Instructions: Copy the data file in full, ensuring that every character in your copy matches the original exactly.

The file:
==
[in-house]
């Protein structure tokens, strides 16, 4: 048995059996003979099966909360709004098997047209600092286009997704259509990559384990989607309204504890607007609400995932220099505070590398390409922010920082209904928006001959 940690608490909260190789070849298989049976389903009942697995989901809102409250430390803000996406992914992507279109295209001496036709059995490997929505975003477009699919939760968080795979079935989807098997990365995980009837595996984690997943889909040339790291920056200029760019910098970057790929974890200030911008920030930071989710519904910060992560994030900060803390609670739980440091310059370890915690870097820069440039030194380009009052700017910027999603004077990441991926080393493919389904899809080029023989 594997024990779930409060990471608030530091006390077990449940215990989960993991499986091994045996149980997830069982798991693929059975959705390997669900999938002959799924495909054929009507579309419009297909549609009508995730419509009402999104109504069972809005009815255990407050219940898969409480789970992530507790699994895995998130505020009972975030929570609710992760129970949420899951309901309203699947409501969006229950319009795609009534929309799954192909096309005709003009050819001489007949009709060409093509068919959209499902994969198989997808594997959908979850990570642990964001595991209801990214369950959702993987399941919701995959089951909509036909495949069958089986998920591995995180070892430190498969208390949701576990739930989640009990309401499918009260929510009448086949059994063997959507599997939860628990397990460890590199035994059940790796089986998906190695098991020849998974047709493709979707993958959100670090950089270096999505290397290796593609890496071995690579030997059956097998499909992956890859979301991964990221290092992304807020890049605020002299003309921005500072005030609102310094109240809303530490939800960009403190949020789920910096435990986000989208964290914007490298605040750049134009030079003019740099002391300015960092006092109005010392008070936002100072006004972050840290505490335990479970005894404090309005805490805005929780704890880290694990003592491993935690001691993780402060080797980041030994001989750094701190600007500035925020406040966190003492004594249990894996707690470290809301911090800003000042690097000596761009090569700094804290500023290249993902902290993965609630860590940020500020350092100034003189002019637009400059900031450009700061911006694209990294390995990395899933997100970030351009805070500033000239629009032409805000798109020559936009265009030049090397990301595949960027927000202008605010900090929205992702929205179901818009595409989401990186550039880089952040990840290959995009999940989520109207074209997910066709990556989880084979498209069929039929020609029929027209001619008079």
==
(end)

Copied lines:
[in-house]
């Protein structure tokens, strides 16, 4: 048995059996003979099966909360709004098997047209600092286009997704259509990559384990989607309204504890607007609400995932220099505070590398390409922010920082209904928006001959 940690608490909260190789070849298989049976389903009942697995989901809102409250430390803000996406992914992507279109295209001496036709059995490997929505975003477009699919939760968080795979079935989807098997990365995980009837595996984690997943889909040339790291920056200029760019910098970057790929974890200030911008920030930071989710519904910060992560994030900060803390609670739980440091310059370890915690870097820069440039030194380009009052700017910027999603004077990441991926080393493919389904899809080029023989 594997024990779930409060990471608030530091006390077990449940215990989960993991499986091994045996149980997830069982798991693929059975959705390997669900999938002959799924495909054929009507579309419009297909549609009508995730419509009402999104109504069972809005009815255990407050219940898969409480789970992530507790699994895995998130505020009972975030929570609710992760129970949420899951309901309203699947409501969006229950319009795609009534929309799954192909096309005709003009050819001489007949009709060409093509068919959209499902994969198989997808594997959908979850990570642990964001595991209801990214369950959702993987399941919701995959089951909509036909495949069958089986998920591995995180070892430190498969208390949701576990739930989640009990309401499918009260929510009448086949059994063997959507599997939860628990397990460890590199035994059940790796089986998906190695098991020849998974047709493709979707993958959100670090950089270096999505290397290796593609890496071995690579030997059956097998499909992956890859979301991964990221290092992304807020890049605020002299003309921005500072005030609102310094109240809303530490939800960009403190949020789920910096435990986000989208964290914007490298605040750049134009030079003019740099002391300015960092006092109005010392008070936002100072006004972050840290505490335990479970005894404090309005805490805005929780704890880290694990003592491993935690001691993780402060080797980041030994001989750094701190600007500035925020406040966190003492004594249990894996707690470290809301911090800003000042690097000596761009090569700094804290500023290249993902902290993965609630860590940020500020350092100034003189002019637009400059900031450009700061911006694209990294390995990395899933997100970030351009805070500033000239629009032409805000798109020559936009265009030049090397990301595949960027927000202008605010900090929205992702929205179901818009595409989401990186550039880089952040990840290959995009999940989520109207074209997910066709990556989880084979498209069929039929020609029929027209001619008079």